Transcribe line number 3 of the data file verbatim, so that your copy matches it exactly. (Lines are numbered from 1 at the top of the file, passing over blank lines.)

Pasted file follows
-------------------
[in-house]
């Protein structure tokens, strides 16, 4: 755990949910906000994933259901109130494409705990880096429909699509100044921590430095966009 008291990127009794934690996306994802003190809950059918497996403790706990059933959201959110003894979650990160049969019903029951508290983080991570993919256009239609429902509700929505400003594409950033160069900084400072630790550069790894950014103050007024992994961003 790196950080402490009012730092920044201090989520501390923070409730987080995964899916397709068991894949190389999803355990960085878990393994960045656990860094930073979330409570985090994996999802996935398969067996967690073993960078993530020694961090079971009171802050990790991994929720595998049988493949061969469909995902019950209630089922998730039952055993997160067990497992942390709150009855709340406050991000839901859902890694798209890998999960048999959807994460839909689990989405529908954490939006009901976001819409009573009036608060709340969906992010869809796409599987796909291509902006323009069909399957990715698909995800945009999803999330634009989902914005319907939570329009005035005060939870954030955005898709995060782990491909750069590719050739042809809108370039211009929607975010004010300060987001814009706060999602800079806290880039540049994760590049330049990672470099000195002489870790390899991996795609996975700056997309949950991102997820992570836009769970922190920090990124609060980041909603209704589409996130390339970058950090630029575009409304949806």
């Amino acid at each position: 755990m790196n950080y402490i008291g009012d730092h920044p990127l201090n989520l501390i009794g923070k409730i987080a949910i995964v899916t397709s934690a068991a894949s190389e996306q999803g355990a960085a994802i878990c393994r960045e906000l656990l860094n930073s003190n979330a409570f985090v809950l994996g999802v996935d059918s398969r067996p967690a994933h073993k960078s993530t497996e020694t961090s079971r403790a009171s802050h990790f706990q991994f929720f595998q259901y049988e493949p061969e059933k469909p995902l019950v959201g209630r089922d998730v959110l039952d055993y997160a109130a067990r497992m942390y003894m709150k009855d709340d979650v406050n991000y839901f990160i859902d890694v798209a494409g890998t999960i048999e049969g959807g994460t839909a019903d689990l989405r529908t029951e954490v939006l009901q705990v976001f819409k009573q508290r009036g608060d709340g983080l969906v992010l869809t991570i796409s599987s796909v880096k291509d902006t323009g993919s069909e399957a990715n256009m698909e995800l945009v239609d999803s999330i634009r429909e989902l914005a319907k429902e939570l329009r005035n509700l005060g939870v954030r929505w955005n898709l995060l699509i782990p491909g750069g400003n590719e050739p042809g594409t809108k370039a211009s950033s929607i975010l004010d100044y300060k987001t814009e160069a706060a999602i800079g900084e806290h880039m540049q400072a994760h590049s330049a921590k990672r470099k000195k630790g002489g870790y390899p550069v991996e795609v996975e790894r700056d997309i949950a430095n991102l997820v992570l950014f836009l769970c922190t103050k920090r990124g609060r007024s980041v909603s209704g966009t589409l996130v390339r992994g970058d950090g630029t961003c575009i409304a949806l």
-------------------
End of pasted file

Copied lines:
């Amino acid at each position: 755990m790196n950080y402490i008291g009012d730092h920044p990127l201090n989520l501390i009794g923070k409730i987080a949910i995964v899916t397709s934690a068991a894949s190389e996306q999803g355990a960085a994802i878990c393994r960045e906000l656990l860094n930073s003190n979330a409570f985090v809950l994996g999802v996935d059918s398969r067996p967690a994933h073993k960078s993530t497996e020694t961090s079971r403790a009171s802050h990790f706990q991994f929720f595998q259901y049988e493949p061969e059933k469909p995902l019950v959201g209630r089922d998730v959110l039952d055993y997160a109130a067990r497992m942390y003894m709150k009855d709340d979650v406050n991000y839901f990160i859902d890694v798209a494409g890998t999960i048999e049969g959807g994460t839909a019903d689990l989405r529908t029951e954490v939006l009901q705990v976001f819409k009573q508290r009036g608060d709340g983080l969906v992010l869809t991570i796409s599987s796909v880096k291509d902006t323009g993919s069909e399957a990715n256009m698909e995800l945009v239609d999803s999330i634009r429909e989902l914005a319907k429902e939570l329009r005035n509700l005060g939870v954030r929505w955005n898709l995060l699509i782990p491909g750069g400003n590719e050739p042809g594409t809108k370039a211009s950033s929607i975010l004010d100044y300060k987001t814009e160069a706060a999602i800079g900084e806290h880039m540049q400072a994760h590049s330049a921590k990672r470099k000195k630790g002489g870790y390899p550069v991996e795609v996975e790894r700056d997309i949950a430095n991102l997820v992570l950014f836009l769970c922190t103050k920090r990124g609060r007024s980041v909603s209704g966009t589409l996130v390339r992994g970058d950090g630029t961003c575009i409304a949806l």